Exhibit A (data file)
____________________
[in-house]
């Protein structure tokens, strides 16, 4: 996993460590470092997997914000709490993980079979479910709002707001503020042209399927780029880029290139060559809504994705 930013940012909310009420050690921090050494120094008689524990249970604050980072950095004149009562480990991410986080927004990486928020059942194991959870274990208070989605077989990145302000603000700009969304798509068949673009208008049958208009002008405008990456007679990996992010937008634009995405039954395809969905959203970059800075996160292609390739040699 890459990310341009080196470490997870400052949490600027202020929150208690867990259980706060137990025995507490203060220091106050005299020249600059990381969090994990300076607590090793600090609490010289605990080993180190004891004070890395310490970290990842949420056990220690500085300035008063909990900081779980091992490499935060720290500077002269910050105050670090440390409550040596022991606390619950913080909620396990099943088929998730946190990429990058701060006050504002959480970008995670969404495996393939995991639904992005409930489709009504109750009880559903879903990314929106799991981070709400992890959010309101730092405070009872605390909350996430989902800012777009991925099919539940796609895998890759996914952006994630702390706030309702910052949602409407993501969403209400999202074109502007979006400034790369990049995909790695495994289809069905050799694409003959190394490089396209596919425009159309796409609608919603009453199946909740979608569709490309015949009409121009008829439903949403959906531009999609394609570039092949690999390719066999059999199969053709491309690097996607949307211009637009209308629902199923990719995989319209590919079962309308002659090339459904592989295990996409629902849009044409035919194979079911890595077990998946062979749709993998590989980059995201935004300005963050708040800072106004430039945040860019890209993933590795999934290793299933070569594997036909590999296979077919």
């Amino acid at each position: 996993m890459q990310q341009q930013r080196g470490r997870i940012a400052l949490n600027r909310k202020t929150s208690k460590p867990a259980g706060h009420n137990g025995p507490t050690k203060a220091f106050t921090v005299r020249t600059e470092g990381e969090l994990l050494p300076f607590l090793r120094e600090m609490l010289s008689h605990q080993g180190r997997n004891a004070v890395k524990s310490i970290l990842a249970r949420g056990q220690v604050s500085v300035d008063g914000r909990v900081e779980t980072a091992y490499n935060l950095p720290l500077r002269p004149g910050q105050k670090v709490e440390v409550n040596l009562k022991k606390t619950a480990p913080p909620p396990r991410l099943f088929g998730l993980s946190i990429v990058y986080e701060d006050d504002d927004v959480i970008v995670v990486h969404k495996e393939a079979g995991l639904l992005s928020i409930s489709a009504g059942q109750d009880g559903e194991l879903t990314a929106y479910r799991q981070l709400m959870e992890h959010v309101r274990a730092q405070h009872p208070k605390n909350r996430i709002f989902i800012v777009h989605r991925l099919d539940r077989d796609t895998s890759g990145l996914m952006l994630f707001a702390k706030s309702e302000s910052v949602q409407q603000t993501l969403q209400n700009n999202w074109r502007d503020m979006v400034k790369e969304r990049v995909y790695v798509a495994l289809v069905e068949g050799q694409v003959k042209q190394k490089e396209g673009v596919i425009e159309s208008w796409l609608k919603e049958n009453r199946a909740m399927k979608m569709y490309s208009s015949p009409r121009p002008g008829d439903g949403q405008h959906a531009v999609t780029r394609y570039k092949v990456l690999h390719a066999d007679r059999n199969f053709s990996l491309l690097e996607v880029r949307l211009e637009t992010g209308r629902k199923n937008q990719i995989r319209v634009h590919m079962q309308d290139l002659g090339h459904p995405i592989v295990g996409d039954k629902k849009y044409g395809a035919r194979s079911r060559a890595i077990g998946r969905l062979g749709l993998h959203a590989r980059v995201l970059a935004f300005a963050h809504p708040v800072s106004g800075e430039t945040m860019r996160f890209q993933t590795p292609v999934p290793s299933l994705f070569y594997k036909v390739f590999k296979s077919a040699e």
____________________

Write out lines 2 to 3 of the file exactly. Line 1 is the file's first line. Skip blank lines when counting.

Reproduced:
């Protein structure tokens, strides 16, 4: 996993460590470092997997914000709490993980079979479910709002707001503020042209399927780029880029290139060559809504994705 930013940012909310009420050690921090050494120094008689524990249970604050980072950095004149009562480990991410986080927004990486928020059942194991959870274990208070989605077989990145302000603000700009969304798509068949673009208008049958208009002008405008990456007679990996992010937008634009995405039954395809969905959203970059800075996160292609390739040699 890459990310341009080196470490997870400052949490600027202020929150208690867990259980706060137990025995507490203060220091106050005299020249600059990381969090994990300076607590090793600090609490010289605990080993180190004891004070890395310490970290990842949420056990220690500085300035008063909990900081779980091992490499935060720290500077002269910050105050670090440390409550040596022991606390619950913080909620396990099943088929998730946190990429990058701060006050504002959480970008995670969404495996393939995991639904992005409930489709009504109750009880559903879903990314929106799991981070709400992890959010309101730092405070009872605390909350996430989902800012777009991925099919539940796609895998890759996914952006994630702390706030309702910052949602409407993501969403209400999202074109502007979006400034790369990049995909790695495994289809069905050799694409003959190394490089396209596919425009159309796409609608919603009453199946909740979608569709490309015949009409121009008829439903949403959906531009999609394609570039092949690999390719066999059999199969053709491309690097996607949307211009637009209308629902199923990719995989319209590919079962309308002659090339459904592989295990996409629902849009044409035919194979079911890595077990998946062979749709993998590989980059995201935004300005963050708040800072106004430039945040860019890209993933590795999934290793299933070569594997036909590999296979077919």
């Amino acid at each position: 996993m890459q990310q341009q930013r080196g470490r997870i940012a400052l949490n600027r909310k202020t929150s208690k460590p867990a259980g706060h009420n137990g025995p507490t050690k203060a220091f106050t921090v005299r020249t600059e470092g990381e969090l994990l050494p300076f607590l090793r120094e600090m609490l010289s008689h605990q080993g180190r997997n004891a004070v890395k524990s310490i970290l990842a249970r949420g056990q220690v604050s500085v300035d008063g914000r909990v900081e779980t980072a091992y490499n935060l950095p720290l500077r002269p004149g910050q105050k670090v709490e440390v409550n040596l009562k022991k606390t619950a480990p913080p909620p396990r991410l099943f088929g998730l993980s946190i990429v990058y986080e701060d006050d504002d927004v959480i970008v995670v990486h969404k495996e393939a079979g995991l639904l992005s928020i409930s489709a009504g059942q109750d009880g559903e194991l879903t990314a929106y479910r799991q981070l709400m959870e992890h959010v309101r274990a730092q405070h009872p208070k605390n909350r996430i709002f989902i800012v777009h989605r991925l099919d539940r077989d796609t895998s890759g990145l996914m952006l994630f707001a702390k706030s309702e302000s910052v949602q409407q603000t993501l969403q209400n700009n999202w074109r502007d503020m979006v400034k790369e969304r990049v995909y790695v798509a495994l289809v069905e068949g050799q694409v003959k042209q190394k490089e396209g673009v596919i425009e159309s208008w796409l609608k919603e049958n009453r199946a909740m399927k979608m569709y490309s208009s015949p009409r121009p002008g008829d439903g949403q405008h959906a531009v999609t780029r394609y570039k092949v990456l690999h390719a066999d007679r059999n199969f053709s990996l491309l690097e996607v880029r949307l211009e637009t992010g209308r629902k199923n937008q990719i995989r319209v634009h590919m079962q309308d290139l002659g090339h459904p995405i592989v295990g996409d039954k629902k849009y044409g395809a035919r194979s079911r060559a890595i077990g998946r969905l062979g749709l993998h959203a590989r980059v995201l970059a935004f300005a963050h809504p708040v800072s106004g800075e430039t945040m860019r996160f890209q993933t590795p292609v999934p290793s299933l994705f070569y594997k036909v390739f590999k296979s077919a040699e």